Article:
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Page 16 text:
We, the class of 54, of Alton High School, beingpretty sure of soundminds
and bodies do, while leaving confinement to enter the world, proclaim our last
will and testament and hereby leave all our scholarly possessions to our suc-
cessors in the following manner:
To Mr. Lovejoy we leave all our contemporary problems, hoping he will
do better with them than we did.
To Mr. Bucher we leave a somewhat worked over book of Shakespeare's
To Mrs. Hayes we leave our thanks for the good advice we received in class.
To Miss.McDonough we leave our old typewriter ribbons and a thank you
for the hints she has passed on to us.
To Mr. Floros we leave all our broken test tubes and worn out Chemistry
To Mr. Twombly the girls leave a beaten-up basketball and big hopes of a
winning team next year.
Doug Dodge leaves his dark, wavy hair to Edgar Hoyt.
Lewis Dow leaves his ability to dance to Nancy Leonard.
Loretta Emerson leaves her love of farmwork to Flossie Roberts so she
can help her father out.
Robert Hillsgrove leaves his ability to get along with everyone to Jimmy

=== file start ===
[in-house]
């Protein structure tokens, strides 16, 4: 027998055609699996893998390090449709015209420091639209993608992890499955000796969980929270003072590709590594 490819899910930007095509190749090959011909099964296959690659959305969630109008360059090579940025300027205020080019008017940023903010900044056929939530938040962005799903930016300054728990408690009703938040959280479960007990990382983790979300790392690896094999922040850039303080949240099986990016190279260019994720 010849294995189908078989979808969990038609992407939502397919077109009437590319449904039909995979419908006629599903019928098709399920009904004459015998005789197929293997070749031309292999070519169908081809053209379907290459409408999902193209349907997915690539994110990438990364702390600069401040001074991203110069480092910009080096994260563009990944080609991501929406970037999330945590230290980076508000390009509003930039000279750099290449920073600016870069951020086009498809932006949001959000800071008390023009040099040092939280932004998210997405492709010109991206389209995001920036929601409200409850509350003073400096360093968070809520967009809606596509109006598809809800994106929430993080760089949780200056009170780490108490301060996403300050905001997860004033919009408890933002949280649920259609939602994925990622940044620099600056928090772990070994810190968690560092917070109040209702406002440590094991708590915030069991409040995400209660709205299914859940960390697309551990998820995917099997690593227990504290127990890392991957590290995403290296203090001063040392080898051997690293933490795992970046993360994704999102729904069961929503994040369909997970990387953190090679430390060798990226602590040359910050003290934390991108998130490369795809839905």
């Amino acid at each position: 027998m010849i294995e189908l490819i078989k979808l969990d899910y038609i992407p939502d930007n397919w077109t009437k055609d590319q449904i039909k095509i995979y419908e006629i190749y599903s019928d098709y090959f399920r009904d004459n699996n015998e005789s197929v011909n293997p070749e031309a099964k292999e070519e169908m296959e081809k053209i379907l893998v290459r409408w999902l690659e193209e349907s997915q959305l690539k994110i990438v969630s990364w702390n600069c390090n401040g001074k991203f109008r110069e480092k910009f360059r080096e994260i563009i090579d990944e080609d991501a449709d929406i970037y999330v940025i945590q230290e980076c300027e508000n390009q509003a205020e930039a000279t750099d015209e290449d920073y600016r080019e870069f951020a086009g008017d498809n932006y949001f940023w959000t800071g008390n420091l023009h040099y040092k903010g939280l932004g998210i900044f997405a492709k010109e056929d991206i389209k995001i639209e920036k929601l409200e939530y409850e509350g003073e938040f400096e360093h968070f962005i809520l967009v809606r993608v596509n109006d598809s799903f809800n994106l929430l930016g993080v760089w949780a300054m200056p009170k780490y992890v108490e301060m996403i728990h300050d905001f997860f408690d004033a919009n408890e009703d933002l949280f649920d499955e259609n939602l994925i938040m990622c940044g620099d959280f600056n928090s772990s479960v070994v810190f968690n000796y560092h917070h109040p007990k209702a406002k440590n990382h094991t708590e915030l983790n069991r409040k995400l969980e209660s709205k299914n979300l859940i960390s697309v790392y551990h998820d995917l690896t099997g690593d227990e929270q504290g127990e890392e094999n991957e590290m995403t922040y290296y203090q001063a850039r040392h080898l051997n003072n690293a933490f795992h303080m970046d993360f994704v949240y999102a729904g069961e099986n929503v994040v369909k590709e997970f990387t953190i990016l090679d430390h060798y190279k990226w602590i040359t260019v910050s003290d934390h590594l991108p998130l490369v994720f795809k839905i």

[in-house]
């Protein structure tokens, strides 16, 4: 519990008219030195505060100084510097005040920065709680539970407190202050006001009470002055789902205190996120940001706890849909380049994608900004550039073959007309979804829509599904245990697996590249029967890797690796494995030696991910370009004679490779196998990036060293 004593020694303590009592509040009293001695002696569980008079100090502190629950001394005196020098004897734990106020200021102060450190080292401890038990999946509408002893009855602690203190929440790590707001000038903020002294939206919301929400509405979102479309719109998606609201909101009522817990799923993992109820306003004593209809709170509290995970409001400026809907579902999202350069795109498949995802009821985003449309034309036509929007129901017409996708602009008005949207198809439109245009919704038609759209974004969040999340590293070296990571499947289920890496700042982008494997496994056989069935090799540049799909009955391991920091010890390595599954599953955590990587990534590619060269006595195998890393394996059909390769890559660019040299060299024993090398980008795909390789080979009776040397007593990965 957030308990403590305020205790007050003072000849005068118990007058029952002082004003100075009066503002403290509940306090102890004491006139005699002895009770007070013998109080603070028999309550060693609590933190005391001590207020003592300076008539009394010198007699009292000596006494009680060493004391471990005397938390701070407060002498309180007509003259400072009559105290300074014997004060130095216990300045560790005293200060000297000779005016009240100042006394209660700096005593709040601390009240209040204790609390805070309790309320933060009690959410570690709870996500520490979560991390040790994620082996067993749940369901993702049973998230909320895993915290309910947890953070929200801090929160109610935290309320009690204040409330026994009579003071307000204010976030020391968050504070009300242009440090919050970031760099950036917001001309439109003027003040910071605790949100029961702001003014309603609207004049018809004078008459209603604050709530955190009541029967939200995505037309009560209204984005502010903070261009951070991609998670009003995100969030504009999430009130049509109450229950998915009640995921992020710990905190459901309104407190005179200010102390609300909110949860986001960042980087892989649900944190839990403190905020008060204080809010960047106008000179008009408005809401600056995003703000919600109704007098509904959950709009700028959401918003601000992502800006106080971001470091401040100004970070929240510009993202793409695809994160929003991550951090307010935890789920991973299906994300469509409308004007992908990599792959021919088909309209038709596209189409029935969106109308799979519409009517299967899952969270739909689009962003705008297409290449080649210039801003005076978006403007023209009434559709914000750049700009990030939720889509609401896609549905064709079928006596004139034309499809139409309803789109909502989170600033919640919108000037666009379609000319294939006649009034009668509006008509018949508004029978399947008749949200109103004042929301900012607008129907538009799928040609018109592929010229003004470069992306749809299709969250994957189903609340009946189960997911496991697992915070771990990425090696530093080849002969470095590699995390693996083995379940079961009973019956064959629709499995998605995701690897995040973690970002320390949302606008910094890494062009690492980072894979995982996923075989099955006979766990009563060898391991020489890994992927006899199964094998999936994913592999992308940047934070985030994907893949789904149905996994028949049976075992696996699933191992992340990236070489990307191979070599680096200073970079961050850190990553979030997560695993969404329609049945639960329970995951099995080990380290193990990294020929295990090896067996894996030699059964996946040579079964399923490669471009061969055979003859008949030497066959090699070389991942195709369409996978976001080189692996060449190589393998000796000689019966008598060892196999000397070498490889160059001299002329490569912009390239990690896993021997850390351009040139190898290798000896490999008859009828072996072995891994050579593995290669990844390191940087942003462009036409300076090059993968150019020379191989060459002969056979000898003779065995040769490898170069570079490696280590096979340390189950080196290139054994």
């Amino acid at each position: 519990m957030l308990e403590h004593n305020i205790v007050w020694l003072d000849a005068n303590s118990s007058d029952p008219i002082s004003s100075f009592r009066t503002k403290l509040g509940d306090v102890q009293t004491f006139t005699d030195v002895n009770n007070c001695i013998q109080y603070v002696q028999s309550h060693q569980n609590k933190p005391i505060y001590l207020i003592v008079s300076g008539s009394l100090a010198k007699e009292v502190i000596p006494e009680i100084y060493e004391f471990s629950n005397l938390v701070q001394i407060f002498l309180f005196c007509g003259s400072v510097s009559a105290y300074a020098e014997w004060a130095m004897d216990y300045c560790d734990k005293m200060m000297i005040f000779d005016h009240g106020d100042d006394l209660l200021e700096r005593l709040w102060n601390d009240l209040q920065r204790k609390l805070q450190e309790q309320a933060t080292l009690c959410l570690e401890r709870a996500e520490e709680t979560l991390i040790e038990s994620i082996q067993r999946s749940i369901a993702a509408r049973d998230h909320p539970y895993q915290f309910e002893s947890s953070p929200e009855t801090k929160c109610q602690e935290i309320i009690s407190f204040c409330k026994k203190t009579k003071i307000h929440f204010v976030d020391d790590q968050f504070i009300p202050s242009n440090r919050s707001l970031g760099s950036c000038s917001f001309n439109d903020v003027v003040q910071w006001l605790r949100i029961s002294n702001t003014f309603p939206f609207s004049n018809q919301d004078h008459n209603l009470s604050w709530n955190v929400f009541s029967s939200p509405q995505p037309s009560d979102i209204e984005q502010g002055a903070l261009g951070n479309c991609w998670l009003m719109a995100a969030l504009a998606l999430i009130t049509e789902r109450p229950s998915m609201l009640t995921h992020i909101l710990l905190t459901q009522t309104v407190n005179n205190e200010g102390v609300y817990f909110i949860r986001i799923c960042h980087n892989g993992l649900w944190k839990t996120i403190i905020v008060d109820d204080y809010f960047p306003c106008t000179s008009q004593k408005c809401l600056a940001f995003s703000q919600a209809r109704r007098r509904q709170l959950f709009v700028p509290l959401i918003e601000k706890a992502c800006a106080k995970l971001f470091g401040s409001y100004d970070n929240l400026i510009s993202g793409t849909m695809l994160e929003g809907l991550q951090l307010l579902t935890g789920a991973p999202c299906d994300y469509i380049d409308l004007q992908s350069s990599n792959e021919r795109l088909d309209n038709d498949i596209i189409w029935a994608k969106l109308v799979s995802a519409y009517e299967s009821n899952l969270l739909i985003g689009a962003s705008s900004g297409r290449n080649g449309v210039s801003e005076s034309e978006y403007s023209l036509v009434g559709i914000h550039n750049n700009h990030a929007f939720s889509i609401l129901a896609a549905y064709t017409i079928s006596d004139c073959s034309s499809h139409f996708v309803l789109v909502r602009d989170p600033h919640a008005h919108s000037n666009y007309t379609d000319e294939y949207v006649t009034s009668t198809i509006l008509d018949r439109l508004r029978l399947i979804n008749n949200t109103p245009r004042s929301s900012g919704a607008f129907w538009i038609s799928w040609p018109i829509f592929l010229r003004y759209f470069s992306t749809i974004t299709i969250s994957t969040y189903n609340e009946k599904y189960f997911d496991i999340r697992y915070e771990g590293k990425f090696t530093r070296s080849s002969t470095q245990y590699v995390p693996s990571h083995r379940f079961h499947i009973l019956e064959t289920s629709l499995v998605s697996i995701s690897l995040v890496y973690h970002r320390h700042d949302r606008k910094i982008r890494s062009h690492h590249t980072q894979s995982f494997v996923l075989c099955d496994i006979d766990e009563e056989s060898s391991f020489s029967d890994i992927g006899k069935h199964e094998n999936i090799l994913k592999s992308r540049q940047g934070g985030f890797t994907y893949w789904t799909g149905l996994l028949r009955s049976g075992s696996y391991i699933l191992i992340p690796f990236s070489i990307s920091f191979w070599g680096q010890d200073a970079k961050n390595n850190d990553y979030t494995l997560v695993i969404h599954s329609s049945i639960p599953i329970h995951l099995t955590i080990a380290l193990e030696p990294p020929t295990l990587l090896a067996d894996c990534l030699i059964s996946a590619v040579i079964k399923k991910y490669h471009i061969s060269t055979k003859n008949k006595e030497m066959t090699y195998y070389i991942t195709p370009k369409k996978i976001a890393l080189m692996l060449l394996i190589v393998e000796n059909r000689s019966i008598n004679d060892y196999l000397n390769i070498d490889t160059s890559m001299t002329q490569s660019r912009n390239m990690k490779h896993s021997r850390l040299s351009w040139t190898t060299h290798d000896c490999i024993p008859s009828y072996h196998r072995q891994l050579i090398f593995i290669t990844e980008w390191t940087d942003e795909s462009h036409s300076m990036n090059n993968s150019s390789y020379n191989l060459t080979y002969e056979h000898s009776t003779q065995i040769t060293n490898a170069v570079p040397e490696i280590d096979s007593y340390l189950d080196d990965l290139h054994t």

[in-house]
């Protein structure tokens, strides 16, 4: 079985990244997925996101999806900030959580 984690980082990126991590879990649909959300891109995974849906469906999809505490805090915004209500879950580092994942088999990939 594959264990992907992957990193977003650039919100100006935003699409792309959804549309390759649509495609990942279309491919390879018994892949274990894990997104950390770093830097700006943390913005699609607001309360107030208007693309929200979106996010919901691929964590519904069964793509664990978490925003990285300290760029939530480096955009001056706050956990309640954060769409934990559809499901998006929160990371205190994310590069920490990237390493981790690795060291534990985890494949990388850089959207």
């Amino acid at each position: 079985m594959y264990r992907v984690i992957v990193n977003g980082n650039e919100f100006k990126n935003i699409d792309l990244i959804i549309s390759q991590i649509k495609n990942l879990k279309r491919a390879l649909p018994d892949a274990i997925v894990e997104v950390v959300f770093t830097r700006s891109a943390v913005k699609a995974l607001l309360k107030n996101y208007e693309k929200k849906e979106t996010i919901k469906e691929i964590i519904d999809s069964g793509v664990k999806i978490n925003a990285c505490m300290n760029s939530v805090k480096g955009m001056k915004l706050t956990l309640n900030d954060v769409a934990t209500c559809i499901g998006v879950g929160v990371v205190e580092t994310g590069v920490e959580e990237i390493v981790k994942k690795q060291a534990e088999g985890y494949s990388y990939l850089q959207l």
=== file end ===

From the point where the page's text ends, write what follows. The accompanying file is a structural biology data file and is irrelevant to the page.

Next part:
Helen LaCroix leaves her shyness to Jean Powers.
Roger Leighton leaves his baby ways to Freda Davis.
Ann Leonard leaves her ability for sports to Connie Varney.
Kent Locke leaves his polite way of speaking without being spoken to, to
Libby Manley leaves her ladylike manner to Myra Buchanan.
Nancy Nickerson leaves her ability to lose an argument to Bill Kneeland.
Claire O'Brien leaves her calm, almost pleasing manner to Lula Varney.
Joe O'Brien leaves his Mr. America. appearance to Edgar Hoyt.
Pat Shields leaves her charming personality and her typing ability to Glo-
Walter Skantze leaves his savoir-faire to George Rines.
Robert Young leaves his quiet, pleasing ways to Jimmy Locke.
We bid farewell, with little emotion, to our faithful teachers and friends
of the past years at A. H. S. and wish them the best of future happiness and
In witness thereof, I have subscribed my signature, signed, sealed and de-
clared this eighteenth day of June, One Thousand, Nine Hundred and Fifty-four.
NANC Y NIC KERSON
Page 15 text:
19 Class History 54
As we the class of 1954 look back over the preceding four years, a cara-
van of memories unfolds before us.